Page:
Odell Beckham Jr., Zay Flowers, Nelson Agholor and Rashod Bateman are going to headline wide receiver options for the Baltimore Ravens, but the rest of the depth chart is less than clear.
Competition for the last few roster spots at the position is intense, but Tylan Wallace is emerging as a winner. He’s “outplayed the competition so far,” according to Jeff Zrebiec of The Athletic, who described Wallace’s progress following the Ravens’ 29-28 loss to the Washington Commanders in preseason on Monday, August 21.
The defeat marked the end of Baltimore’s NFL-record 24-game win streak in preseason, but Wallace still emerged as a victor of sorts. As Zrebiec noted, he’s added playmaking potential at wideout to his existing value on special teams.
Being so versatile is part of the “strong case” ESPN’s Jamison Hensley believes Wallace is making to help him stick on a suddenly crowded depth chart.
Wallace living up to the hype will hinge on how many receivers the Ravens keep, but he’s making the decision a difficult one for head coach John Harbaugh. The only thing that might harm Wallace’s chances is the Ravens’ obvious strength in depth at another position.
Special Teams Standout Doing All He Can to Win WR Spot
There isn’t much more Wallace could have done at this point to convince the Ravens he merits a roster spot. His touchdown grab against the Commanders showcased an ability to win in the red zone.
Wallace showed off the same traits in Baltimore’s previous exhibition game, a 20-19 win over the Philadelphia Eagles. The 24-year-old won another route on the perimeter before making a nifty catch in the end zone.
Reaching pay-dirt has eluded Wallace when the games have mattered, but plays like this still hint at the playmaker within. The Ravens haven’t made tapping into Wallace’s talents as a pass-catcher a priority since selecting him in the fourth round of the 2021 NFL draft, but there are ample reasons why that should change.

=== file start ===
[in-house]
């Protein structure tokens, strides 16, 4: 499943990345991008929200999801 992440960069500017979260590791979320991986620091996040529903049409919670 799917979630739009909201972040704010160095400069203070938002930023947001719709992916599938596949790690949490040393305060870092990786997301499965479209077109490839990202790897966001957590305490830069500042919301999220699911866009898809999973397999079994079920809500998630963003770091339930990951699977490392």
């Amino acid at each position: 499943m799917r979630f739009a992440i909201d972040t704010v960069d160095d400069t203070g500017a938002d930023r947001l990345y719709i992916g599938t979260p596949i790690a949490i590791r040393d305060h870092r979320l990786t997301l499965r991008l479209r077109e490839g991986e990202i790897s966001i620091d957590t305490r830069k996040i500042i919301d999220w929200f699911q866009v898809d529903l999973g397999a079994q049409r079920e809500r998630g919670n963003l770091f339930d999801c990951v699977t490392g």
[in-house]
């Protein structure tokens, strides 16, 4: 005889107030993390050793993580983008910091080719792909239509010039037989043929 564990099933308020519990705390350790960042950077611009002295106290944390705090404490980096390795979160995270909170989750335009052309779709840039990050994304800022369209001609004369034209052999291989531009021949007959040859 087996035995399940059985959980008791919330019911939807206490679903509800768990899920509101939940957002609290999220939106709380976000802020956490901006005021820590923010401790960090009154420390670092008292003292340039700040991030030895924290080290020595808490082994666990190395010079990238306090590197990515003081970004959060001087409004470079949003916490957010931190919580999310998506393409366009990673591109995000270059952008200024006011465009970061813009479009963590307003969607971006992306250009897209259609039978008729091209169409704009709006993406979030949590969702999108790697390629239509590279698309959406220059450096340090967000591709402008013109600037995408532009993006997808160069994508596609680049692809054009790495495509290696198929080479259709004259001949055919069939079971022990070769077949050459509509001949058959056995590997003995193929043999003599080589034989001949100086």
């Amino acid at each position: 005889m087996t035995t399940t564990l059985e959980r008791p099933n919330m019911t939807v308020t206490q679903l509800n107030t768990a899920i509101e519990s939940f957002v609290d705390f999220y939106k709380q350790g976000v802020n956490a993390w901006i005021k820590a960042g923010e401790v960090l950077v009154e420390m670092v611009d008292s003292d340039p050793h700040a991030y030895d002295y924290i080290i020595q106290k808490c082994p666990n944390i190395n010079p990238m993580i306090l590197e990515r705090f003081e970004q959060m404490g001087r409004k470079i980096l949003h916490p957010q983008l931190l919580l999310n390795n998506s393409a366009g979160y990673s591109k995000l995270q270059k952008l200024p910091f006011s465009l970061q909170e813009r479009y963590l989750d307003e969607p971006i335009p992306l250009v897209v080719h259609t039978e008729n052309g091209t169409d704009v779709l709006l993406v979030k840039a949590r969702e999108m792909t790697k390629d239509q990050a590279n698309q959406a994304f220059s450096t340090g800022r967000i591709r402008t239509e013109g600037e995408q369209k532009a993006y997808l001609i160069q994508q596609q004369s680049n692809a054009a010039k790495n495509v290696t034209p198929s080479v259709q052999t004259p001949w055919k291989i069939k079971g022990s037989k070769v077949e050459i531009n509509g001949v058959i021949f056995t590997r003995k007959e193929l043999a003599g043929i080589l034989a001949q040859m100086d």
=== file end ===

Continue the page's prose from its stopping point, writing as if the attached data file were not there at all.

Reasons like Wallace’s highly productive career at Oklahoma State, per Next Gen Stats.
Harbaugh would be smart to keep numbers like these around. Especially since Beckham hasn’t played a down since tearing his ACL for the Los Angeles Rams in the 2022 Super Bowl.
Like Beckham, Bateman has also battled injuries. The Ravens’ first-round pick in 2021 has been hampered by groin and Lisfranc problems since entering the pros.
OBJ and Bateman are expected to lead way with plenty of help from Flowers. The latter is impressive, but he’s still just a rookie, while Agholor is on his fourth team since being drafted in the first round by the Eagles back in 2015.
Keeping Wallace on the final 53-man roster makes sense, provided he can continue to outplay two other receivers with special teams value.
Productive WR Can Emerge from Similar Trio
Like Wallace, Devin Duvernay also offers the Ravens value in football’s third phase. Notably in the return game, where Duvernay took a kickoff back 103 yards for a touchdown against the Miami Dolphins in Week 2.
Duvernay enjoyed back-to-back Pro Bowl seasons for his chops as a returner, but he’s hardly made a dent as a receiver. No. 13 has caught a mere 90 passes in three seasons, one reason why he’s been named as somebody the Ravens should trade.
He may be potential trade bait, but Duvernay has a stronger case to stick around than James Proche II. The latter has tallied just 25 receptions in three years.
Proche hardly helped his cause when he was beaten to the ball by Commanders’ rookie defensive back Jartavius Martin for this interception at FedEx Field.
Neither Proche, Duvernay nor Wallace have been helped by the Ravens looking loaded at tight end. All-Pro Mark Andrews and dynamic second-year prospect Isaiah Likely are the obvious leaders at the position, but 2022 fourth-round pick Charlie Kolar and undrafted free agent Travis Vokolek are also in the mix.
As Zrebiec pointed out, the “Ravens TE room is really talented.” It may be loaded enough to convince Harbaugh and general manager Eric DeCosta to keep one less receiver, making every play Wallace can make between now and final cuts essential to his future.